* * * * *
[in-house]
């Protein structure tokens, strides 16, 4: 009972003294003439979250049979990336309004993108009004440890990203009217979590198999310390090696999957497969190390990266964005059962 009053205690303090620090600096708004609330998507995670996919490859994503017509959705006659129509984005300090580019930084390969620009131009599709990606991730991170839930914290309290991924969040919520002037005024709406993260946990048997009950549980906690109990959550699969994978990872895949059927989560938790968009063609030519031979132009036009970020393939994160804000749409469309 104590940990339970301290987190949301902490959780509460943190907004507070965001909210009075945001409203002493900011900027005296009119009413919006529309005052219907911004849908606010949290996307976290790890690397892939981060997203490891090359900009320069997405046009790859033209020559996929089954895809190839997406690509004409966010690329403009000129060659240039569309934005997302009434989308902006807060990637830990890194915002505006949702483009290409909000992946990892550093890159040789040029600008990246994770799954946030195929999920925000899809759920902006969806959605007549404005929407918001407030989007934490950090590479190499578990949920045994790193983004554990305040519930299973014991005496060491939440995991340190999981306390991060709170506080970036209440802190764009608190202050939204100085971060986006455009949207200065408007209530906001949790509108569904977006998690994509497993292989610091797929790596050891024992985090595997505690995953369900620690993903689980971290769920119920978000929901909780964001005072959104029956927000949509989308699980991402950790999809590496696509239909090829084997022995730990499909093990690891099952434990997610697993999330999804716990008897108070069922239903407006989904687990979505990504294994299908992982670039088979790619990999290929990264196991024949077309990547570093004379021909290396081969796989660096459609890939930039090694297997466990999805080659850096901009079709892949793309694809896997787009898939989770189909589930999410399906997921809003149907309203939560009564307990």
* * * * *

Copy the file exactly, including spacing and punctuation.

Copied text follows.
[in-house]
């Protein structure tokens, strides 16, 4: 009972003294003439979250049979990336309004993108009004440890990203009217979590198999310390090696999957497969190390990266964005059962 009053205690303090620090600096708004609330998507995670996919490859994503017509959705006659129509984005300090580019930084390969620009131009599709990606991730991170839930914290309290991924969040919520002037005024709406993260946990048997009950549980906690109990959550699969994978990872895949059927989560938790968009063609030519031979132009036009970020393939994160804000749409469309 104590940990339970301290987190949301902490959780509460943190907004507070965001909210009075945001409203002493900011900027005296009119009413919006529309005052219907911004849908606010949290996307976290790890690397892939981060997203490891090359900009320069997405046009790859033209020559996929089954895809190839997406690509004409966010690329403009000129060659240039569309934005997302009434989308902006807060990637830990890194915002505006949702483009290409909000992946990892550093890159040789040029600008990246994770799954946030195929999920925000899809759920902006969806959605007549404005929407918001407030989007934490950090590479190499578990949920045994790193983004554990305040519930299973014991005496060491939440995991340190999981306390991060709170506080970036209440802190764009608190202050939204100085971060986006455009949207200065408007209530906001949790509108569904977006998690994509497993292989610091797929790596050891024992985090595997505690995953369900620690993903689980971290769920119920978000929901909780964001005072959104029956927000949509989308699980991402950790999809590496696509239909090829084997022995730990499909093990690891099952434990997610697993999330999804716990008897108070069922239903407006989904687990979505990504294994299908992982670039088979790619990999290929990264196991024949077309990547570093004379021909290396081969796989660096459609890939930039090694297997466990999805080659850096901009079709892949793309694809896997787009898939989770189909589930999410399906997921809003149907309203939560009564307990």